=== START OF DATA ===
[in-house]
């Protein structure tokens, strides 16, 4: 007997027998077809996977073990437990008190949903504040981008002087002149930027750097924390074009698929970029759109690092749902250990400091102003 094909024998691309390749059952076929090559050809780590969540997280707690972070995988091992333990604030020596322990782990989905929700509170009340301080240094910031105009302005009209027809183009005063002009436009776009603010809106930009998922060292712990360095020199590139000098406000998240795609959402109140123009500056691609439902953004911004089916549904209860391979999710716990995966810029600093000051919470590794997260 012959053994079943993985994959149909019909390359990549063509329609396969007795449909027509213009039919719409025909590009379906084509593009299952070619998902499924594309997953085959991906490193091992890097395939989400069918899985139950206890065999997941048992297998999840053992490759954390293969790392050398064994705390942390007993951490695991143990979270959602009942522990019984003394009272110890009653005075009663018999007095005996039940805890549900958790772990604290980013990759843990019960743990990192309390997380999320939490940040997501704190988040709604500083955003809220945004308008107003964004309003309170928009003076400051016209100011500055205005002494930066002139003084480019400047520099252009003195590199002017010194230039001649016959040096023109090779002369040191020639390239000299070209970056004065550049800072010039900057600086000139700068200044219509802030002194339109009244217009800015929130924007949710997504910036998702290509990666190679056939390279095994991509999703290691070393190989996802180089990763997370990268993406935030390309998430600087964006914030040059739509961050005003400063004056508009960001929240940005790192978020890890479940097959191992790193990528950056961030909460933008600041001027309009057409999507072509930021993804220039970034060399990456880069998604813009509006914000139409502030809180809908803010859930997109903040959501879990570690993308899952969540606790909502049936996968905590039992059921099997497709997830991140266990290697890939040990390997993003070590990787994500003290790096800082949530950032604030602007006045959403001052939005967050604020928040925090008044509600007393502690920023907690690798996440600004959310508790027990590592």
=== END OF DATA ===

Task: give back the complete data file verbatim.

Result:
[in-house]
């Protein structure tokens, strides 16, 4: 007997027998077809996977073990437990008190949903504040981008002087002149930027750097924390074009698929970029759109690092749902250990400091102003 094909024998691309390749059952076929090559050809780590969540997280707690972070995988091992333990604030020596322990782990989905929700509170009340301080240094910031105009302005009209027809183009005063002009436009776009603010809106930009998922060292712990360095020199590139000098406000998240795609959402109140123009500056691609439902953004911004089916549904209860391979999710716990995966810029600093000051919470590794997260 012959053994079943993985994959149909019909390359990549063509329609396969007795449909027509213009039919719409025909590009379906084509593009299952070619998902499924594309997953085959991906490193091992890097395939989400069918899985139950206890065999997941048992297998999840053992490759954390293969790392050398064994705390942390007993951490695991143990979270959602009942522990019984003394009272110890009653005075009663018999007095005996039940805890549900958790772990604290980013990759843990019960743990990192309390997380999320939490940040997501704190988040709604500083955003809220945004308008107003964004309003309170928009003076400051016209100011500055205005002494930066002139003084480019400047520099252009003195590199002017010194230039001649016959040096023109090779002369040191020639390239000299070209970056004065550049800072010039900057600086000139700068200044219509802030002194339109009244217009800015929130924007949710997504910036998702290509990666190679056939390279095994991509999703290691070393190989996802180089990763997370990268993406935030390309998430600087964006914030040059739509961050005003400063004056508009960001929240940005790192978020890890479940097959191992790193990528950056961030909460933008600041001027309009057409999507072509930021993804220039970034060399990456880069998604813009509006914000139409502030809180809908803010859930997109903040959501879990570690993308899952969540606790909502049936996968905590039992059921099997497709997830991140266990290697890939040990390997993003070590990787994500003290790096800082949530950032604030602007006045959403001052939005967050604020928040925090008044509600007393502690920023907690690798996440600004959310508790027990590592």